Wednesday, 8 December 2010
'Breaking Character': on William Kentridge (Art21)
Watching a William Kentridge animated film is like being read a meandering story that the teller only half-remembers. Some parts of the tale are repeated, some are ditched, some take an unforeseen turn, and others accrue meanings the teller himself couldn’t have planned. As with many artists working within the shadow of a brutal historical situation – be it the Dada artists creating absurdist “anti-art” as World War I began or the Surrealist Max Ernst subverting linear plotlines in his collage-novels made during the birth of Nazism – Kentridge tinkers with the tools of narrative to create pointedly absurdist satire. The long shadow cast over Kentridge’s work is the history of apartheid in his native South Africa, which informs both his subject matter and his approach to its articulation. Things appear to make sense, then don’t. In Ernst’s 1933 collage-novel, Une Semaine de Bonté, for example, repeated visual motifs and chapter headings point to a coherence that’s never actually fulfilled, in a parody of the societal reorganization proposed by the then-ascendant Nazi party. Similarly, the reappearance in a number of Kentridge’s works of two characters, Soho Eckstein and Felix Teitelbaum, suggests an episodic structure to his body of work as a whole, but as with his artistic predecessors, subverting expectations has political meaning. For Kentridge, character is the crucible by which he explores the history of a national trauma.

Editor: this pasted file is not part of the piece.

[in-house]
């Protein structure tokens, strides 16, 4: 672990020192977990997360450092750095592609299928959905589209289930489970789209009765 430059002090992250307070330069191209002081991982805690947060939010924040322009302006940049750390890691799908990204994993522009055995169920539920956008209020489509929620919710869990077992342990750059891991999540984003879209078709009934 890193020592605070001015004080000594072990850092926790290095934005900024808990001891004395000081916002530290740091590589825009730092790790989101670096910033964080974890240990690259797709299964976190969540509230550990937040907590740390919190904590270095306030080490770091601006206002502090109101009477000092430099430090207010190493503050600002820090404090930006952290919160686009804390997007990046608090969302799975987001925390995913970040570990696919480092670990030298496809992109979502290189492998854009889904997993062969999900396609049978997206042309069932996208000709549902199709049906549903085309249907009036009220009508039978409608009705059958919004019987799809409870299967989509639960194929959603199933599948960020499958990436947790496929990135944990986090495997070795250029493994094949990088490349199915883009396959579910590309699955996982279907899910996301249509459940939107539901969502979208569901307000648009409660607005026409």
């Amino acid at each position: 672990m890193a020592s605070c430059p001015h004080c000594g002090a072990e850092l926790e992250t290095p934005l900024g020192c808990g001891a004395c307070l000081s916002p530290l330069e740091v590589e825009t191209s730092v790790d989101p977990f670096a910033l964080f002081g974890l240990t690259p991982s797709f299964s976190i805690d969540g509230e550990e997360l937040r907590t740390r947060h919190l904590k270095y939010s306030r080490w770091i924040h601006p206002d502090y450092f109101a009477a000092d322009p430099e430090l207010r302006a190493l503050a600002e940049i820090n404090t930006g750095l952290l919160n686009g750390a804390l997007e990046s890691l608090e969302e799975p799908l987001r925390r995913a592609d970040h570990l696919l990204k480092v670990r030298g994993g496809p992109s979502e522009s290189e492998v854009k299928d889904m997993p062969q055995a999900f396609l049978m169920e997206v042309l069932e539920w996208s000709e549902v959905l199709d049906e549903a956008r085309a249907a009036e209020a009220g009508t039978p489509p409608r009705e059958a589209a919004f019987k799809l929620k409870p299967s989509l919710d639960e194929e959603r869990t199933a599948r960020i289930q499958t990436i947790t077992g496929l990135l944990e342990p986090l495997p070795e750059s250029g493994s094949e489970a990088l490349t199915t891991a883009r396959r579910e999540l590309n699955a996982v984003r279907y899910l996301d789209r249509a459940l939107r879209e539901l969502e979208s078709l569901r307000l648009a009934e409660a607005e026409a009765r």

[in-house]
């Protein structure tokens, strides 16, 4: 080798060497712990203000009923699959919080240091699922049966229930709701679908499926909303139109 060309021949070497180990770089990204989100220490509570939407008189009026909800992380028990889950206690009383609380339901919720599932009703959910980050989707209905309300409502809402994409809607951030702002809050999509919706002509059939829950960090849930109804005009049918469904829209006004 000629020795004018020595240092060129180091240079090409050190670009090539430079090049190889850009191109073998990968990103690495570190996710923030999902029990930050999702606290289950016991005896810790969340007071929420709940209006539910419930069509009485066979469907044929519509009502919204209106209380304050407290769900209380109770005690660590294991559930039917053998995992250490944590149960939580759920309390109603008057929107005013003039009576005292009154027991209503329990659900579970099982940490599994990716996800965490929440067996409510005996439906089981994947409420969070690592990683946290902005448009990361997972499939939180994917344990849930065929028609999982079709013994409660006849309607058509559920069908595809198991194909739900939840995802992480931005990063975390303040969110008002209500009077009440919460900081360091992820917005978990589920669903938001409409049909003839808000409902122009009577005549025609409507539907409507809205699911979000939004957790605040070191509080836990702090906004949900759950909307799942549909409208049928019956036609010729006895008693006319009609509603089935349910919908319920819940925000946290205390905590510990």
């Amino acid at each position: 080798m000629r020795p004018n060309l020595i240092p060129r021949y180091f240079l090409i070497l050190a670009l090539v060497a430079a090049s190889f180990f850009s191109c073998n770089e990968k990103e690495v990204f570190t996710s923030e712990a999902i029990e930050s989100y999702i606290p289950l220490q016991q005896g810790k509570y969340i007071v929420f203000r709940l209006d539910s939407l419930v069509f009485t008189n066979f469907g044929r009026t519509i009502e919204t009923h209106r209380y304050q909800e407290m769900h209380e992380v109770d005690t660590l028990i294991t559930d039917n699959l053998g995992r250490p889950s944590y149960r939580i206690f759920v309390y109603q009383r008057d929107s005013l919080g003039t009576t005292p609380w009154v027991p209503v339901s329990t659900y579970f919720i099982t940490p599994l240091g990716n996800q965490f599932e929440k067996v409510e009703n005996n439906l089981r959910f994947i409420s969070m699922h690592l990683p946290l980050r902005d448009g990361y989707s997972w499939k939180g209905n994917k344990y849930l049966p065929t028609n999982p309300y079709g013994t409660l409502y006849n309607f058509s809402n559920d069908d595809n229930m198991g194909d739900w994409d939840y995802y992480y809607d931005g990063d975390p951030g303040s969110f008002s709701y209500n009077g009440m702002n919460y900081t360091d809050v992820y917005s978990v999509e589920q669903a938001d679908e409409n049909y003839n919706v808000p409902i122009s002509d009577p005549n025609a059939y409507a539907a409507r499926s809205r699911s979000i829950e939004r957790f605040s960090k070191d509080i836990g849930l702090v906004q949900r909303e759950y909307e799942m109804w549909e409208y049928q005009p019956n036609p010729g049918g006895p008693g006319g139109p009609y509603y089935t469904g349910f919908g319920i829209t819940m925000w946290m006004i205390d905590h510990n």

Read the rest of the essay at Art21's new Kentridge website here.